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Home > Canada > Ontario > Bruce Peninsula National Park

Bruce Peninsula National Park, Ontario (View Photos):

Near Tobermory, Ontario, Bruce Peninsula National Park introduces visitors to scenes of staggering beauty. A segment of the vast Niagara Escarpment overlooks the clear, blue waters of Georgian Bay. In recognition of the escarpment's unique ecosystem, the United Nations designated the entire escarpment as a World Biosphere Reserve in 1990. Throughout the park, hikers will find freshwater lakes, bogs, diverse plant life, and a dense forest of Eastern white cedar, balsam fir, and quaking aspen. Flowering orchids, of which there are an amazing 44 species in the park, herald the arrival of the late Spring season. Typical northern wildlife like deer, foxes, racoons, and black bears are present, as are numerous species of birds. Visitors should be careful not to disturb the Massasauga rattlesnake, a venomous reptile that makes its home on the Bruce Peninsula.

The best way to explore the park is by taking a hike along the Bruce Trail, a renowned 535 mile footpath that spans the Niagara Escarpment from Tobermory to Niagara. Some of the most spectacular scenery along the Bruce Trail is found in the park. The sculpted cliffs of the escarpment enable robust hikers to enjoy glorious views of Georgian Bay. The mesmerizing waters of Georgian Bay are so irresistibly beautiful that they resemble nothing if not a huge lake of liquid glass. The deep blue-green waters are crystal clear but quite frigid, at least up until summer. Only during the late summer weeks are these waters tolerable enough for swimming.

It is quite fortunate that Bruce Peninsula National Park was established in 1987, for it represents the largest remaining piece of wilderness in heavily developed and populated Southern Ontario. Although the park sounds like a paradise, it should be noted that the widespread presence of mosquitos and flies can make hiking this area in Spring and Summer a rather uncomfortable experience, so come prepared with the proper anti-bug accoutrements. Most people start their exploration of the park from the Head of Trails where most of the parks' choice footpaths begin. From here, the famous Bruce Trail as well as the beautiful shoreline can be accessed by taking a 25 minute stroll along the Georgian Bay trail.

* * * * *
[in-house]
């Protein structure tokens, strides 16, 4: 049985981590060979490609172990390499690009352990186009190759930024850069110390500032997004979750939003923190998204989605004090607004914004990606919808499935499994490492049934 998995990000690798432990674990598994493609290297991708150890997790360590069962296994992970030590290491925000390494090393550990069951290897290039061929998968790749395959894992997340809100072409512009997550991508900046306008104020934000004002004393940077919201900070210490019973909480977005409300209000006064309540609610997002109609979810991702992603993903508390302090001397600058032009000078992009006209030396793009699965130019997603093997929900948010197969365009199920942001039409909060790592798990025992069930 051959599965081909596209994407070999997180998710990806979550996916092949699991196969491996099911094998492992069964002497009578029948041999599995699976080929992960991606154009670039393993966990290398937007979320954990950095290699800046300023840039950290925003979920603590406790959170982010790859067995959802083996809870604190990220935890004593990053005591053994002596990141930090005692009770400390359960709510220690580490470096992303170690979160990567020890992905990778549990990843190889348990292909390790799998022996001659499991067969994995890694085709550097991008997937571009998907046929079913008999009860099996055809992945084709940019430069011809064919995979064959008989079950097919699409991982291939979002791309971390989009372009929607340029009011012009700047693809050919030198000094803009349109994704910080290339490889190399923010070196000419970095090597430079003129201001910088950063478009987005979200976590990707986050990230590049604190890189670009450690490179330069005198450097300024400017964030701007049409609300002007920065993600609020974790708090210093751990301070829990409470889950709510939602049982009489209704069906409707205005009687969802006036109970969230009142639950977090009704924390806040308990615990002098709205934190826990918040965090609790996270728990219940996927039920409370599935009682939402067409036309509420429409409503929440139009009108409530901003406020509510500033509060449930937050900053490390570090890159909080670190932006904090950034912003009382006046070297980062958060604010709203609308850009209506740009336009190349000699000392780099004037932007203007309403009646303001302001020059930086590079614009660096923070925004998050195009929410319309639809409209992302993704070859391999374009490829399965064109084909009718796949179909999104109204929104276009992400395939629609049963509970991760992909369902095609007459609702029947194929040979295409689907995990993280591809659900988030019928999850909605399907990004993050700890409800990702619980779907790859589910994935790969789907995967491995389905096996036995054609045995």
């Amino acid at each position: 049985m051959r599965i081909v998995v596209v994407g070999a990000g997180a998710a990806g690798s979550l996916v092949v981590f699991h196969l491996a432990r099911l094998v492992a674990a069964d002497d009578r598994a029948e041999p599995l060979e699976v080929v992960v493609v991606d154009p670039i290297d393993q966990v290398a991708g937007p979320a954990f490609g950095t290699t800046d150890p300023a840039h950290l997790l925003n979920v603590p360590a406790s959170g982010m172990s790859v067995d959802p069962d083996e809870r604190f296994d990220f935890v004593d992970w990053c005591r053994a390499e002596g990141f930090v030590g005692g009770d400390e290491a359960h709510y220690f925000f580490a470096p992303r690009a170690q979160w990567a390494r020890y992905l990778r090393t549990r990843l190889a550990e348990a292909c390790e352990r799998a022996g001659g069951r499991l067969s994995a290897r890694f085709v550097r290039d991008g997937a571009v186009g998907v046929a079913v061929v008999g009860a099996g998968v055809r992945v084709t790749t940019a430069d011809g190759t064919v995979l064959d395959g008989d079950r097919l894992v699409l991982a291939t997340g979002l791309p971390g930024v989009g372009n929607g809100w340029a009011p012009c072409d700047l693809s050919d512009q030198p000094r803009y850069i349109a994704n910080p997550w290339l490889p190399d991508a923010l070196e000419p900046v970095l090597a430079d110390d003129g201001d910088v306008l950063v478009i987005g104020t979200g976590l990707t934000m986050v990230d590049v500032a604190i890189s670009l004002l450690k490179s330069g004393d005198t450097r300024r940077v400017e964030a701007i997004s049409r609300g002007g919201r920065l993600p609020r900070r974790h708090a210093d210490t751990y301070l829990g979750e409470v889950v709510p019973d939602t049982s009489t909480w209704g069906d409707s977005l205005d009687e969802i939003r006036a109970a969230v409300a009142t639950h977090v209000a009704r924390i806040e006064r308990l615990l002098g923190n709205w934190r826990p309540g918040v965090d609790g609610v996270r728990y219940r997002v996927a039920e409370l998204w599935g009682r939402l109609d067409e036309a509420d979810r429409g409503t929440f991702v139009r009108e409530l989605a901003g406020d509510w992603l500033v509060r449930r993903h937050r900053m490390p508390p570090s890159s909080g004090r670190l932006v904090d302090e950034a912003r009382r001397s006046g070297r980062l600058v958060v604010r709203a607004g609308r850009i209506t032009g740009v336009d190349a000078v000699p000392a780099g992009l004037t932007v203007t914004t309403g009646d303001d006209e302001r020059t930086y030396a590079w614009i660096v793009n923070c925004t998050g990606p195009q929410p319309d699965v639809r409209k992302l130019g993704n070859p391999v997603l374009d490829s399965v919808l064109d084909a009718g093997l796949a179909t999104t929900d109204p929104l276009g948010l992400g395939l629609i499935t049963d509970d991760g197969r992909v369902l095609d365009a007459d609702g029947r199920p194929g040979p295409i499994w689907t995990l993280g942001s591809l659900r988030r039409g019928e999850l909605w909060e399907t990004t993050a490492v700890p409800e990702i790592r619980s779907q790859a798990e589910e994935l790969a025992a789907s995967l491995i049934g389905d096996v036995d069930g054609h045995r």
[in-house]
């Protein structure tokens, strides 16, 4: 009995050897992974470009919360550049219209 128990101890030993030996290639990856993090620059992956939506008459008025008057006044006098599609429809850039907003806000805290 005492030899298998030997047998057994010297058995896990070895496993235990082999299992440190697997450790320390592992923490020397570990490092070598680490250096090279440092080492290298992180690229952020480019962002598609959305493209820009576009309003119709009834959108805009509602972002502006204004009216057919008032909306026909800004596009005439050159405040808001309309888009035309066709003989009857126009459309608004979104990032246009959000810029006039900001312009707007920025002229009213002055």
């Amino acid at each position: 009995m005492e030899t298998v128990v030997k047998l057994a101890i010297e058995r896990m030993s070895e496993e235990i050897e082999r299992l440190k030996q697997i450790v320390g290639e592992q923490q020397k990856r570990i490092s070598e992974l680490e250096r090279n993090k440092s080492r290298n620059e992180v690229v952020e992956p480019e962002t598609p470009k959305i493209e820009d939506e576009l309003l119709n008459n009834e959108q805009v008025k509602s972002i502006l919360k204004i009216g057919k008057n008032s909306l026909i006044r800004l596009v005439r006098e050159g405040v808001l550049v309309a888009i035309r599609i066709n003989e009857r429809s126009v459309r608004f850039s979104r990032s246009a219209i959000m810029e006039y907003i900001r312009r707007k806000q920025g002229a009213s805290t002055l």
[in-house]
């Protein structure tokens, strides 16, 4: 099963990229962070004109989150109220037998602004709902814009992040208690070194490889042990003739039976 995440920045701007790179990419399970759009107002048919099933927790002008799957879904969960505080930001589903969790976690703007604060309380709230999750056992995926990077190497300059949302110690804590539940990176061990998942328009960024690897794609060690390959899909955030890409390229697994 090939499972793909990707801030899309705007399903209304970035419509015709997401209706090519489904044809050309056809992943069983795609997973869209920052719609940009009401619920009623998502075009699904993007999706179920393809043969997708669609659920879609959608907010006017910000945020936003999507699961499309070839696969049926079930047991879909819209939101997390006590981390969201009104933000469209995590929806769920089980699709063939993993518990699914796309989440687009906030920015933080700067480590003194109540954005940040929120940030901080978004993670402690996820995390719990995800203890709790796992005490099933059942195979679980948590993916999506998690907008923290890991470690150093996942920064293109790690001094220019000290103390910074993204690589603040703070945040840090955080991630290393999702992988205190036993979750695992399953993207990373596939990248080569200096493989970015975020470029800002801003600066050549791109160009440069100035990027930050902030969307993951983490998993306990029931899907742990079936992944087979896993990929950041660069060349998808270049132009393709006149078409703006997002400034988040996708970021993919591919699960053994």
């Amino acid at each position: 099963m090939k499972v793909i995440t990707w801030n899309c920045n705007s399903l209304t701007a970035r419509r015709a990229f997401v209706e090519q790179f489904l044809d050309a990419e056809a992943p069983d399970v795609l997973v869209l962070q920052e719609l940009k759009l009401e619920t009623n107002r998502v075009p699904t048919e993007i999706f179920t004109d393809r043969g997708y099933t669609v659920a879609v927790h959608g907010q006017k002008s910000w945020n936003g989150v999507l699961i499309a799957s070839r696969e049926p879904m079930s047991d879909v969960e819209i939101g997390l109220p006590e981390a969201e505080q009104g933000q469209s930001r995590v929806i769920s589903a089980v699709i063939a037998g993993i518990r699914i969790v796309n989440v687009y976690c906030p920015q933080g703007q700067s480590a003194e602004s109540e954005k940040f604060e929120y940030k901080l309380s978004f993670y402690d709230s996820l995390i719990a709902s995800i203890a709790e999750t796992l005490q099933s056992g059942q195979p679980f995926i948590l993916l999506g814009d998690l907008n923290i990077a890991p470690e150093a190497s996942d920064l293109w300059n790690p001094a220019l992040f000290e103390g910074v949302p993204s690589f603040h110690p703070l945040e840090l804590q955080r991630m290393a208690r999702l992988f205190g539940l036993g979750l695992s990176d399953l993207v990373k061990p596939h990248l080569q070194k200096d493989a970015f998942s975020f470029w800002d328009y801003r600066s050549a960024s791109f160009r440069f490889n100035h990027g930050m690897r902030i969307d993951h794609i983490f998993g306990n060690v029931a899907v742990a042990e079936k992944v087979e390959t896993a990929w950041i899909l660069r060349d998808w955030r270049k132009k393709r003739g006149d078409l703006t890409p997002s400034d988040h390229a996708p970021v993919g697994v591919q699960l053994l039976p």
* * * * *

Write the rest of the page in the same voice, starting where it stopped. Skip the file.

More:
Recommended Day Hikes:
Bruce Trail (from Indian Head Cove to Little Cove)
Round Trip Length: 9.0 miles one-way, 18 miles round-trip
Trailhead location: From highway 6, turn onto Cyprus Lake Road and drive to the end of the road, then park at the Head of Trails area
Level of Difficulty: Very Strenuous
Attractions: This difficult 9-mile hike explores one of the most impressive sections of the Bruce Trail. Along the way, you will see panoramic views of Georgian Bay from the edge of the Niagara Escarpment, overhanging cliffs, beaches covered with white rocks and boulders, thick forests, and - if the timing is right - colorful wildflowers. Be sure to use sturdy hiking boots. To get to Indian Head Cove, take the Georgian Bay Trail to the Bruce Trail and turn left onto the Bruce Trail. The cove is a few minutes away

Georgian Bay-Marr Lake Trail
Round Trip Length: 1.9 miles
Trailhead location: From highway 6, turn onto Cyprus Lake Road and drive to the end of the road, then park at the Head of Trails area
Level of Difficulty: Moderate
Attractions: A loop trail that combines both forest and shoreline scenery. The shoreline is difficult to walk on because it is covered with white rocks and boulders which makes it easy to lose one's footing. Views of Horse Lake and Marr Lake can be seen along the way

Recommended Points of Interest:
Indian Head Cove & The Grotto; Overhanging Point; Halfway Rock Point; Cyprus Lake; The Bruce Trail (from Indian Head Cove to Little Cove); Singing Sands Day-use Area; Halfway Log Dump

Helpful travel tips and observations
If you have the time, a more than worthy excursion involves a boat tour of nearby Fathom Five National Marine Park and Flowerpot Island. The glass-bottomed boat tours leave from Tobermory and explore the incredible waters of Georgian Bay, including a number of shipwrecks. Passengers are dropped off on Flowerpot Island for a few hours to explore a pair of striking rock chimneys on the shore and a tall lighthouse. As mentioned above, the Bruce Peninsula is mosquito and fly country, so come prepared. The bugs can be vicious in forested areas, but relief is provided by the waters of Georgian Bay and its associated breezes

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More Photos:  Page 1 > Page 2 > Page 3 > Page 4

Indian Head Cove, Bruce Peninsula National Park, (June 2007)

Indian Head Cove, Bruce Peninsula National Park

Indian Head Cove, Bruce Peninsula National Park, (June 2007)

Indian Head Cove, Bruce Peninsula National Park

Indian Head Cove from the Bruce Trail, Bruce Peninsula National Park, (June 2007)

Indian Head Cove, Bruce Peninsula National Park

Indian Head Cove, Bruce Peninsula National Park, (June 2007)

Indian Head Cove, Bruce Peninsula National Park

Georgian Bay from the Bruce Trail, Bruce Peninsula National Park, (June 2007)

Georgian Bay, Bruce Peninsula National Park

Overhanging Point, Bruce Peninsula National Park, (June 2007)

Overhanging Point, Bruce Peninsula National Park

Georgian Bay shoreline, Bruce Peninsula National Park, (June 2007)

Georgian Bay shoreline, Bruce Peninsula National Park

View of the Niagara Escarpment and Georgian Bay, Bruce Peninsula National Park, (June 2007)

Niagara Escarpment and Georgian Bay, Bruce Peninsula National Park

More Photos:  Page 1 > Page 2 > Page 3 > Page 4

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